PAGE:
Critics of Facebook’s proposed policy changes are again concerned about how the company uses its members’ photos and personal information in advertising. Several privacy groups sent letters to the FTC last week, claiming that Facebook’s proposed changes violated the social media company’s 2011 settlement with the FTC. That settlement mandates that Facebook get approval from its users before changing its privacy controls.
The FTC has said its inquiry into Facebook’s proposed changes is part of its regular monitoring of the social media company’s behavior.
“As in all cases, we’re monitoring compliance with the order, and part of that involves interacting with Facebook,” FTC spokesman Peter Kaplan said in a statement.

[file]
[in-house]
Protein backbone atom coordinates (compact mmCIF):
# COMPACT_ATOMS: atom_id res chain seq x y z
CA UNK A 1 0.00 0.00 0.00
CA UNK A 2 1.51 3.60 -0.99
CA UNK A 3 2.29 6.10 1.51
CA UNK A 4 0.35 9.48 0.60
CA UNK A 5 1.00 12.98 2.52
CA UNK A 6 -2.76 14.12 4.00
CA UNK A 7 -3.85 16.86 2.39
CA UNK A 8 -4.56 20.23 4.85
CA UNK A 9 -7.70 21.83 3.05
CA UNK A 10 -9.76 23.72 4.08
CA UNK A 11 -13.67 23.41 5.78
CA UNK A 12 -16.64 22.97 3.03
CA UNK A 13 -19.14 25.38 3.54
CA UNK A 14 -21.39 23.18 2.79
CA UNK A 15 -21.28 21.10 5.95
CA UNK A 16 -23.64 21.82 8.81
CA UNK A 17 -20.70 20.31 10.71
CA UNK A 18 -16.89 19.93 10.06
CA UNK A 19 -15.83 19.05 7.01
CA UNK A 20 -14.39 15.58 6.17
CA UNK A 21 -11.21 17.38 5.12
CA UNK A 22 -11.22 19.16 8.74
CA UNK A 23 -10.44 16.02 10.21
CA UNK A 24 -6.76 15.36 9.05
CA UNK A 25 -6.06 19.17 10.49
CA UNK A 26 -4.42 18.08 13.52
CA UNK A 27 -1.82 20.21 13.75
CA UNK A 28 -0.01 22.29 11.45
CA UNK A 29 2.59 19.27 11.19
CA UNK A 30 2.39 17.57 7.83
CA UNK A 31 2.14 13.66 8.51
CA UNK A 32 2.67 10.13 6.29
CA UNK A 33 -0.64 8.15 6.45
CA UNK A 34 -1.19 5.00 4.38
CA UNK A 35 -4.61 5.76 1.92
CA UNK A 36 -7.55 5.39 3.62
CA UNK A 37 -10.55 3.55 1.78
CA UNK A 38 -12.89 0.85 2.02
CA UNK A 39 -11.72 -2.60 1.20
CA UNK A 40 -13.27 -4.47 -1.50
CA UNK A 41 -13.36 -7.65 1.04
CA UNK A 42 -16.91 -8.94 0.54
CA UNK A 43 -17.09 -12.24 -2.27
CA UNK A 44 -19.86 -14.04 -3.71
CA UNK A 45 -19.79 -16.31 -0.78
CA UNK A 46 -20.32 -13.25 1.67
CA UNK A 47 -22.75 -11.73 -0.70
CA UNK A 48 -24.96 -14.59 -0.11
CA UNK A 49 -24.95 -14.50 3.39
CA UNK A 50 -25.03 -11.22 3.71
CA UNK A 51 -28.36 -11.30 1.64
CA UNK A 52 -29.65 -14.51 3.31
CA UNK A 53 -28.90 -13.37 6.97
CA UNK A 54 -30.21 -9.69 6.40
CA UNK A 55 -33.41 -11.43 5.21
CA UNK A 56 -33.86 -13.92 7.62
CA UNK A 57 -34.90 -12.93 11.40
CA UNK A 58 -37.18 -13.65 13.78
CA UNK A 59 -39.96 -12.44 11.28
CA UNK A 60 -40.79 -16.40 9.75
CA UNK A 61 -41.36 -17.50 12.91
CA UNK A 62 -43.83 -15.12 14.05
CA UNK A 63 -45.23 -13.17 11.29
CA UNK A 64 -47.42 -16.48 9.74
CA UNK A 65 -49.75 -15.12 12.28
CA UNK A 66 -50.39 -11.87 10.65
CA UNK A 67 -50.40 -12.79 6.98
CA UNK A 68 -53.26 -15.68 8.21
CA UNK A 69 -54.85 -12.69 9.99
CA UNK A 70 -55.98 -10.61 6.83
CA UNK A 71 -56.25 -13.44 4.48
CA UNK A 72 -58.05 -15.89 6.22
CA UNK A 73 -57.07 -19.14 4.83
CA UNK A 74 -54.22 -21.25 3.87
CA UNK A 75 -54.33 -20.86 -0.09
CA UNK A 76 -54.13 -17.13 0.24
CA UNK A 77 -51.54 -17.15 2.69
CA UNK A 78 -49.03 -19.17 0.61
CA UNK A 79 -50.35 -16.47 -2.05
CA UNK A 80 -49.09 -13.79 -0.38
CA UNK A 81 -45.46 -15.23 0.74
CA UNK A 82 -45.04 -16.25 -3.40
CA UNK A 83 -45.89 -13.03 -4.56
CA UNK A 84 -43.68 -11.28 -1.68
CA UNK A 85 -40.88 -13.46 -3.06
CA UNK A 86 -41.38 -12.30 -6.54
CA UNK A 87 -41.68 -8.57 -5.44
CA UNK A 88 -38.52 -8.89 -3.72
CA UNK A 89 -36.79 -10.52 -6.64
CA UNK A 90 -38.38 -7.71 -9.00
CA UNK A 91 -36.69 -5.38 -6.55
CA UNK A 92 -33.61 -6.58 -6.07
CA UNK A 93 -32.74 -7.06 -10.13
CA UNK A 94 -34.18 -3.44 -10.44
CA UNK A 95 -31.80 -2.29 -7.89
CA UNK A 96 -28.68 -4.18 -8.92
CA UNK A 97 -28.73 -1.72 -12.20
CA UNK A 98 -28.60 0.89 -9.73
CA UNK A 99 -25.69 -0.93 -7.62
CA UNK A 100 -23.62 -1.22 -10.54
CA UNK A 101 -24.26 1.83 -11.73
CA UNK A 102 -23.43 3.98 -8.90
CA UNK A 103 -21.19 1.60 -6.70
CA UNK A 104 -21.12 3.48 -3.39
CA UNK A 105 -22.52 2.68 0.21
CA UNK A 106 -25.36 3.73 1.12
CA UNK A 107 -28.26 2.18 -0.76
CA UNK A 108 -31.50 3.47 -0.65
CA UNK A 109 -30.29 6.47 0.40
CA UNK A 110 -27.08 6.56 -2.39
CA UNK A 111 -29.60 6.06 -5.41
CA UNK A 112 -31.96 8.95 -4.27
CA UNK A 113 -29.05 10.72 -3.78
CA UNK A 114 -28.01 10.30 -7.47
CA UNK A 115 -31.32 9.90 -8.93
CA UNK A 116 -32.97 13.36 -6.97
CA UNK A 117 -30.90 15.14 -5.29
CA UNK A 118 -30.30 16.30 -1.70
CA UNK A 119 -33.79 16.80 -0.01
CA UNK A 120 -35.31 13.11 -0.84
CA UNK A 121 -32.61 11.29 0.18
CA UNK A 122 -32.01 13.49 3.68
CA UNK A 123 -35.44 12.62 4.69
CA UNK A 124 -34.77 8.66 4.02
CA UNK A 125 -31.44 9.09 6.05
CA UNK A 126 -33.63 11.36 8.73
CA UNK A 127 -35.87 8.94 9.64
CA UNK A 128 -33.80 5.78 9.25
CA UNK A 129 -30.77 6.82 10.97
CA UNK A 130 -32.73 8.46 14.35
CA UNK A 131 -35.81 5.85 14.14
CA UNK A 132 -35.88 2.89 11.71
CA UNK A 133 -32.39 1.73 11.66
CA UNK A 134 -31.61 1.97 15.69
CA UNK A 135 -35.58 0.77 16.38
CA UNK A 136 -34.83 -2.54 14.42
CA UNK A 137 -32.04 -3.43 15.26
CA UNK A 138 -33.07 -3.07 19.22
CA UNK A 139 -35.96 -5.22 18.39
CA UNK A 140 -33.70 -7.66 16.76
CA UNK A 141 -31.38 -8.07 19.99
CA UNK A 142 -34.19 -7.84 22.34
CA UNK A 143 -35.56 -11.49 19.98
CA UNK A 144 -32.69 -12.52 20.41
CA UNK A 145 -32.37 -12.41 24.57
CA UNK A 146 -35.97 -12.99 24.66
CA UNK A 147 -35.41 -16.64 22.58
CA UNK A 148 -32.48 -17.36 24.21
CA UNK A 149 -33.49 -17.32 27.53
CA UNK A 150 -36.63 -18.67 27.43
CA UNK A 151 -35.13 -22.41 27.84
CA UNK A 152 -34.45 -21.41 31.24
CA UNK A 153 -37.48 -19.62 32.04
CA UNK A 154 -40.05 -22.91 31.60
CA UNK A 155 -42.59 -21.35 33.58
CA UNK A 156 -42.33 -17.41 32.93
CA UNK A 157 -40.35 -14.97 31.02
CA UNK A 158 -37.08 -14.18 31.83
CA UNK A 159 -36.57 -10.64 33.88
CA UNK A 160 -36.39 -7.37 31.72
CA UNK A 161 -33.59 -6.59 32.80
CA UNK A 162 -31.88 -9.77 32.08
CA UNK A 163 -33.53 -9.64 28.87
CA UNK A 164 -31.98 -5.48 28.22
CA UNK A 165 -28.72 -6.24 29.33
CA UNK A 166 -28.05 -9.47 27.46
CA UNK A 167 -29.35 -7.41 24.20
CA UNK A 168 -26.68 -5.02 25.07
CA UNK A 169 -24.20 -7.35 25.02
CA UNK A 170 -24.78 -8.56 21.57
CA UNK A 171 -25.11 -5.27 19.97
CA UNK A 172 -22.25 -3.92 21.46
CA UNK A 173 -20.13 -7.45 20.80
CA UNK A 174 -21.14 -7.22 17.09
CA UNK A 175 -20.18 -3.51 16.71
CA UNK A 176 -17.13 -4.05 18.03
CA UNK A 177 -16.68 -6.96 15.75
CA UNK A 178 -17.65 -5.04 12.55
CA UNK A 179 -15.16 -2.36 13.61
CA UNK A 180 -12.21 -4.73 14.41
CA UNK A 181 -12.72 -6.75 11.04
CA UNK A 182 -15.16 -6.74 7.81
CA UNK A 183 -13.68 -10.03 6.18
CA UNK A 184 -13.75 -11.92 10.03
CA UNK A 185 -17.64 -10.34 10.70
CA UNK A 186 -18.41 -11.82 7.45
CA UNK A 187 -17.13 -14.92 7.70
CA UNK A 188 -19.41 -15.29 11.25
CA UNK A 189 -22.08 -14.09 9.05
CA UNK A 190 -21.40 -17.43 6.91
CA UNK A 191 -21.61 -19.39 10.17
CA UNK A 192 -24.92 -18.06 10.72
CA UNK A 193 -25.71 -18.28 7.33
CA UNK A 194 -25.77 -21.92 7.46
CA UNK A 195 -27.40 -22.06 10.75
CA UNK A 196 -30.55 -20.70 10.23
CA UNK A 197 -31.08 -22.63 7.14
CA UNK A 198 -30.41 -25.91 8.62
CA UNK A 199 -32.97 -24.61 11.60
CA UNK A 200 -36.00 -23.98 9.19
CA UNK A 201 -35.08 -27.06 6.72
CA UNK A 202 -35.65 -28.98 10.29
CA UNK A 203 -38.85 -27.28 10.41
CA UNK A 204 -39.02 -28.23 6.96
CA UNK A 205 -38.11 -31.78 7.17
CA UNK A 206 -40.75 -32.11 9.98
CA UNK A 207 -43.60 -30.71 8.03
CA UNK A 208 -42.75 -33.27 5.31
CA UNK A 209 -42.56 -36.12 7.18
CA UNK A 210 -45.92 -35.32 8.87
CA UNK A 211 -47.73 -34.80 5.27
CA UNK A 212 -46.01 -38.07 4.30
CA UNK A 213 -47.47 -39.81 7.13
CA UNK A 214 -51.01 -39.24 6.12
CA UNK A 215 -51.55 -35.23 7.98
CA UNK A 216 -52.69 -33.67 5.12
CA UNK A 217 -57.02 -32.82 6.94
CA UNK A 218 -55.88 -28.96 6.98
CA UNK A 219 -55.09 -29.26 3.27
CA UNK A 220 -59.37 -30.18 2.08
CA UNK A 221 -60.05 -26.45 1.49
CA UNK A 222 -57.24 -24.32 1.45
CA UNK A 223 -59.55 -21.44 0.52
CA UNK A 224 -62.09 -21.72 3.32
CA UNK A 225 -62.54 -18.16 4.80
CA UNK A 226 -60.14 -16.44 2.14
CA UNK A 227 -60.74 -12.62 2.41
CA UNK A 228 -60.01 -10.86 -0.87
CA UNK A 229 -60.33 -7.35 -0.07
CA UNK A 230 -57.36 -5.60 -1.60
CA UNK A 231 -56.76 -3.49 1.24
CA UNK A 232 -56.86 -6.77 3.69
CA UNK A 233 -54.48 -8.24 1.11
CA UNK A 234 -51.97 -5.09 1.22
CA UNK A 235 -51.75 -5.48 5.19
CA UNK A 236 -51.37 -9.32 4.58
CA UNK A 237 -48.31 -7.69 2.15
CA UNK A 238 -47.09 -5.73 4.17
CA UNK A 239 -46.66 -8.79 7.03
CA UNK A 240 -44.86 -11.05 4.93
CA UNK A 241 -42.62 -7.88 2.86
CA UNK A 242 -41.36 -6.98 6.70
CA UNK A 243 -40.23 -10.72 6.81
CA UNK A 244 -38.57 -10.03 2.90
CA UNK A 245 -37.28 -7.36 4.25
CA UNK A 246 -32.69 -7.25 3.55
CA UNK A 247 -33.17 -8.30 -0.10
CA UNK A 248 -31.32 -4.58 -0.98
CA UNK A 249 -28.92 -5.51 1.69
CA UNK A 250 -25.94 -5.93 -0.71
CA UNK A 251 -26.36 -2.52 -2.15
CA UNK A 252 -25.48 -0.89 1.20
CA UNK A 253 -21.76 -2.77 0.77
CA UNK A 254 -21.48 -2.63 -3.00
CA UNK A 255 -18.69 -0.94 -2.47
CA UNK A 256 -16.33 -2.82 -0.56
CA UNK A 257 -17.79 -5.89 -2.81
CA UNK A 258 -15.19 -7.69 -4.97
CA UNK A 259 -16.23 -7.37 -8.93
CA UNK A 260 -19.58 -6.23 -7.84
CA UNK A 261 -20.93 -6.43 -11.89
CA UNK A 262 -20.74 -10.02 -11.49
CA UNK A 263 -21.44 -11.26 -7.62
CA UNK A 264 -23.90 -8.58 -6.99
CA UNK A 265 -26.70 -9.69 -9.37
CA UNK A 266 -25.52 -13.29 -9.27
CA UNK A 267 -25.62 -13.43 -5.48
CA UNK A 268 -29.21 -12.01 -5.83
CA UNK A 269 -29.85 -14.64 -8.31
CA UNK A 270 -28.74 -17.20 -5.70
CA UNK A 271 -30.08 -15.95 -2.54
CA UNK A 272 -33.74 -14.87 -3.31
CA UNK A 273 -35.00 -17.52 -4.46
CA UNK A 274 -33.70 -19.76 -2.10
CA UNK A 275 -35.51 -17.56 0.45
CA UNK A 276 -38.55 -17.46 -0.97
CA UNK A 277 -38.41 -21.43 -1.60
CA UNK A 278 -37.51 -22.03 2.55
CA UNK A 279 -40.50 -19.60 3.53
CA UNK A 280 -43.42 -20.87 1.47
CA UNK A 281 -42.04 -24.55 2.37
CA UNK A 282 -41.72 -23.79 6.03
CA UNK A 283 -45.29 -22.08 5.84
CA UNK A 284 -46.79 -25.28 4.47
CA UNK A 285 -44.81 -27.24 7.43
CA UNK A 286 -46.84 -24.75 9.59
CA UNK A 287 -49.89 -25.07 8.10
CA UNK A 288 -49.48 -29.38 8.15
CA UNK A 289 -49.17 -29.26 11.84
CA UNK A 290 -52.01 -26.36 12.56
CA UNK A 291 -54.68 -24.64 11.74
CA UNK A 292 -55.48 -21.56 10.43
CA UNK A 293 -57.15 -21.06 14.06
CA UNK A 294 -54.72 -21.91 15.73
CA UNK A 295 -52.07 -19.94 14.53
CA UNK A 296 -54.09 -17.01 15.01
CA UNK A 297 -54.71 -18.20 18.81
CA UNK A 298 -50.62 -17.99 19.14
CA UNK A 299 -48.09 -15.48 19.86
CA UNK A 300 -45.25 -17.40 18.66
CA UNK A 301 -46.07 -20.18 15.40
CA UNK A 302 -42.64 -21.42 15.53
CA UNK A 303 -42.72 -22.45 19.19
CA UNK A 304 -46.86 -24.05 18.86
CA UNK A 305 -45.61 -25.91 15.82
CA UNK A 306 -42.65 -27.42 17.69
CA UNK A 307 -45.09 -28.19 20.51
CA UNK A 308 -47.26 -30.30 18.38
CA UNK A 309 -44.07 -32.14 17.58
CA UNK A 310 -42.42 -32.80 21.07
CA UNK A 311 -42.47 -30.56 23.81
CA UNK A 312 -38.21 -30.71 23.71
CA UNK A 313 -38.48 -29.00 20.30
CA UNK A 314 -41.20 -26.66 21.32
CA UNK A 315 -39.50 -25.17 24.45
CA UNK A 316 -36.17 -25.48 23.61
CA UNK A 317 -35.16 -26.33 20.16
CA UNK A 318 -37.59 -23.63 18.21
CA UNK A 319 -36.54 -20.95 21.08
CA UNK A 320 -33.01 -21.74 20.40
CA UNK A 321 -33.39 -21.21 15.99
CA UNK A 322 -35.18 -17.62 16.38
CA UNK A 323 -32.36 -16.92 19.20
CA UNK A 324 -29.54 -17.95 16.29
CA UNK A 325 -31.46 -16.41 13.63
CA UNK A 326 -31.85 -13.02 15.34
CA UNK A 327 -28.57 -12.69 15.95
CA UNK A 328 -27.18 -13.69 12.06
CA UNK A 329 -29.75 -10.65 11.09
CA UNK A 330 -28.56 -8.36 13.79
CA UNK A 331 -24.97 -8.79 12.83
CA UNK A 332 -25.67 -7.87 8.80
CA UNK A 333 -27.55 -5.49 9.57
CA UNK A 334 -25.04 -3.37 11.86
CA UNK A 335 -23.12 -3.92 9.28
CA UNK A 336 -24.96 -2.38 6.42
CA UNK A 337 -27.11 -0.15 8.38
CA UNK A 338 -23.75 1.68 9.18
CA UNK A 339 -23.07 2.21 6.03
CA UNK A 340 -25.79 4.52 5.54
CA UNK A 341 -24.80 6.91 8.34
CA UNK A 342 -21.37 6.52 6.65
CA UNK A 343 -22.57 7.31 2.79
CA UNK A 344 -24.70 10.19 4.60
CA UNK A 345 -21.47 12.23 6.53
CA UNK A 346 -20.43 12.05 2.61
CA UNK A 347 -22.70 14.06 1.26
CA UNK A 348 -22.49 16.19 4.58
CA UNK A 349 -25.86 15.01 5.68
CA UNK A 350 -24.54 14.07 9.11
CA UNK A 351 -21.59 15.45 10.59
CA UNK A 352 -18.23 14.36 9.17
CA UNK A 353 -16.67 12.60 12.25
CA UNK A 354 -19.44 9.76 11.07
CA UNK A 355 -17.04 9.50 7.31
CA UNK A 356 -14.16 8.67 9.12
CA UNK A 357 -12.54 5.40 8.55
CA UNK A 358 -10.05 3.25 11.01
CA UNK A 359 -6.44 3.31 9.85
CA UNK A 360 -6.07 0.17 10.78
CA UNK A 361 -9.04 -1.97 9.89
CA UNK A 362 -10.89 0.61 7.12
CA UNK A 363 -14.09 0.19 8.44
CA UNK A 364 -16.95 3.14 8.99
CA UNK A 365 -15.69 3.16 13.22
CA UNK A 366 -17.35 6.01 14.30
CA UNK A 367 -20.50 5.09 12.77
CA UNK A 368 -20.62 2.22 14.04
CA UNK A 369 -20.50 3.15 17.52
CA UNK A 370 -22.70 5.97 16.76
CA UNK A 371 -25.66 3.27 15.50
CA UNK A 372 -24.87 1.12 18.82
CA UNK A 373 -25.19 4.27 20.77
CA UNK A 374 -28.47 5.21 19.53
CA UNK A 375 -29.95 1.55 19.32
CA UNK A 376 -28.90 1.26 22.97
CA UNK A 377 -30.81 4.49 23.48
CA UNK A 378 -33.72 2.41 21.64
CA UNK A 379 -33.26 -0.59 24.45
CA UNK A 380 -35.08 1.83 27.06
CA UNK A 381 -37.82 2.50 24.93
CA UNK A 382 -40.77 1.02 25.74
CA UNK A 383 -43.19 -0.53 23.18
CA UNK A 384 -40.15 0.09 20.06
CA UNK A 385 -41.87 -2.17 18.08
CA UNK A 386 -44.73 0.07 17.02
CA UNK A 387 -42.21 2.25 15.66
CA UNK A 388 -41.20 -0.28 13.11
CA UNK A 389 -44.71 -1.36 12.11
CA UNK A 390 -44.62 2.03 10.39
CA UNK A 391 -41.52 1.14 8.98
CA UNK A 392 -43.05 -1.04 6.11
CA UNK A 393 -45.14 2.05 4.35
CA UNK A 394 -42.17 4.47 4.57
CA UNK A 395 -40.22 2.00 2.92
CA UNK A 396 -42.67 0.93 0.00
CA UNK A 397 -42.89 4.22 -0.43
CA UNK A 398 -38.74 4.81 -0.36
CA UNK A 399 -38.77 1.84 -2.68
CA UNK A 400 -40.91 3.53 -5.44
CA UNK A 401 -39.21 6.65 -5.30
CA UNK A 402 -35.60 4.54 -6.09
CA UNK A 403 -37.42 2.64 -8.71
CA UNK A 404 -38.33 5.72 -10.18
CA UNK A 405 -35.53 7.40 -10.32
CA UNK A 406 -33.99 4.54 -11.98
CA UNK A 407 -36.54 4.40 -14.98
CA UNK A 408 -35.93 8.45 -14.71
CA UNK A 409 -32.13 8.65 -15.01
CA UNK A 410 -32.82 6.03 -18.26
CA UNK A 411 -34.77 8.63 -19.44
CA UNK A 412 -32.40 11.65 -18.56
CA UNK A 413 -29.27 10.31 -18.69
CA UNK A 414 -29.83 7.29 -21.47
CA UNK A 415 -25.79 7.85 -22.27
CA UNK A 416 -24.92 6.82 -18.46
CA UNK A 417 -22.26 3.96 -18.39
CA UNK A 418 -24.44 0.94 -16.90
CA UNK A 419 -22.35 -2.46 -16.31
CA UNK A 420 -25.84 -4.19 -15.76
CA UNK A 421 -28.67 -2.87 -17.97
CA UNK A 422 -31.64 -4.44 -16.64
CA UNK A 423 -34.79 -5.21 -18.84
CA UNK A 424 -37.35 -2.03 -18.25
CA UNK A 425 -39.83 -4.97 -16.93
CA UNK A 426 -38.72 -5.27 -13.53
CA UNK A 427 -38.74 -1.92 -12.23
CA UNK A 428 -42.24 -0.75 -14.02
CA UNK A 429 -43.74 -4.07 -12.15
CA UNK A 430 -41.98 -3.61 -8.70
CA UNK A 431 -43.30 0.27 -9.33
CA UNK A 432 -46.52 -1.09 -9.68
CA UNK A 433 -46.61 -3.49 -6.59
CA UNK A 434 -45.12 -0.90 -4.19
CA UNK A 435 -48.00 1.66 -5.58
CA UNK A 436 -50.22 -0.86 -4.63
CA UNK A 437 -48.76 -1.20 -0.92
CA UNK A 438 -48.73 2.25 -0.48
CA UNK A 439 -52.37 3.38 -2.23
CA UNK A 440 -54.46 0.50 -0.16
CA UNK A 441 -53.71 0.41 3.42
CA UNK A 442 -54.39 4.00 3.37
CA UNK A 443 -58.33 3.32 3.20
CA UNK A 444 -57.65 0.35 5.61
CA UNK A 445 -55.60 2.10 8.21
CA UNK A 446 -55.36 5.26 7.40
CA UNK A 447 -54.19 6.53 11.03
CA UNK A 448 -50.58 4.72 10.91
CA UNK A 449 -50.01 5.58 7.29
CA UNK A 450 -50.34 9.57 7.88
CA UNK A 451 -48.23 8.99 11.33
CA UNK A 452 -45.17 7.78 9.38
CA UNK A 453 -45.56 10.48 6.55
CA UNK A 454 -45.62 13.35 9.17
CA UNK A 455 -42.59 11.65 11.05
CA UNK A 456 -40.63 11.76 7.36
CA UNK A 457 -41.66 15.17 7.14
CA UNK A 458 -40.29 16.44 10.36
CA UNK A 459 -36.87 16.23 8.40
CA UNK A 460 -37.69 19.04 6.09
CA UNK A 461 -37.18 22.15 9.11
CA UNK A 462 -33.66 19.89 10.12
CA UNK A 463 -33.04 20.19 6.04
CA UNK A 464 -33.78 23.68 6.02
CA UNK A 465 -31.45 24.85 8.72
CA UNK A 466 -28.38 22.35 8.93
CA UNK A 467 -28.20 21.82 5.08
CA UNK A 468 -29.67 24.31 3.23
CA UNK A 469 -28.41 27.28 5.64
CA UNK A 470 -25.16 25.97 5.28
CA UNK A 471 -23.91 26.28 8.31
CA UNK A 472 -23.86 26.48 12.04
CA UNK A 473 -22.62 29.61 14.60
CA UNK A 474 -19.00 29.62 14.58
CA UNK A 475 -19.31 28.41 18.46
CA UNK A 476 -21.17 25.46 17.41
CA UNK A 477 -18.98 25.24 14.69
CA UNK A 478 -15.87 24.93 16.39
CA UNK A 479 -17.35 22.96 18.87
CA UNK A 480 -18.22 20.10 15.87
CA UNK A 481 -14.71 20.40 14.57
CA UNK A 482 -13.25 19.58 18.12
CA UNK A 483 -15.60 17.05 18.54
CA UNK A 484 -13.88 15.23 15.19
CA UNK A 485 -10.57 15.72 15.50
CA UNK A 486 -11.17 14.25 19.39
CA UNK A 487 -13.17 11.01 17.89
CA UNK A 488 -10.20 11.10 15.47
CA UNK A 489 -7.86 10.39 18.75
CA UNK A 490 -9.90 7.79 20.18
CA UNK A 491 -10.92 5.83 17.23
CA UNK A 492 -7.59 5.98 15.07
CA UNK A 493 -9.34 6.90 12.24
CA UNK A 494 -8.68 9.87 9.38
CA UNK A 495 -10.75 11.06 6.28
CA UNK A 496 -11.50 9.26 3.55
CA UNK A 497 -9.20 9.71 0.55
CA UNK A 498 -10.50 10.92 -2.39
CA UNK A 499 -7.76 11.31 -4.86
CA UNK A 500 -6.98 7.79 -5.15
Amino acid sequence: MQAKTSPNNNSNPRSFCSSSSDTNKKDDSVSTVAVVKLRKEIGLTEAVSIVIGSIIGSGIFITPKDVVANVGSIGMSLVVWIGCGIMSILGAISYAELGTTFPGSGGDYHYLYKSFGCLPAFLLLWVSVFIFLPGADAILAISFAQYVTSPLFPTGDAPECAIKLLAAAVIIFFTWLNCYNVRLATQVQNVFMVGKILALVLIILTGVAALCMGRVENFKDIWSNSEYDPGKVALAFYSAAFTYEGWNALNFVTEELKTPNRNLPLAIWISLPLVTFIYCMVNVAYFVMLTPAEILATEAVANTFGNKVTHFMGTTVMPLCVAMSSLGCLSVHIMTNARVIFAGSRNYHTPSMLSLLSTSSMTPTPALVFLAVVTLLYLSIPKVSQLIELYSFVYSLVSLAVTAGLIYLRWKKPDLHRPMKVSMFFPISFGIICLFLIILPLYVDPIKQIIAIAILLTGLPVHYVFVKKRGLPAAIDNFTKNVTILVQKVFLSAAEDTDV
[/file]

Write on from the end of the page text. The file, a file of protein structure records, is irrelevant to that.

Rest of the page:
“Importantly, our updated policies do not grant Facebook any additional rights to use consumer information in advertising,” Facebook spokeswoman Jodi Seth said in a statement. “Rather, the new policies further clarify and explain our existing practices. We take these issues very seriously and are confident that our policies are fully compliant with our agreement with the FTC.”
Read more about this story on the Las Vegas Review-Journal.
For more recent InsideCounsel stories involving social media companies, see: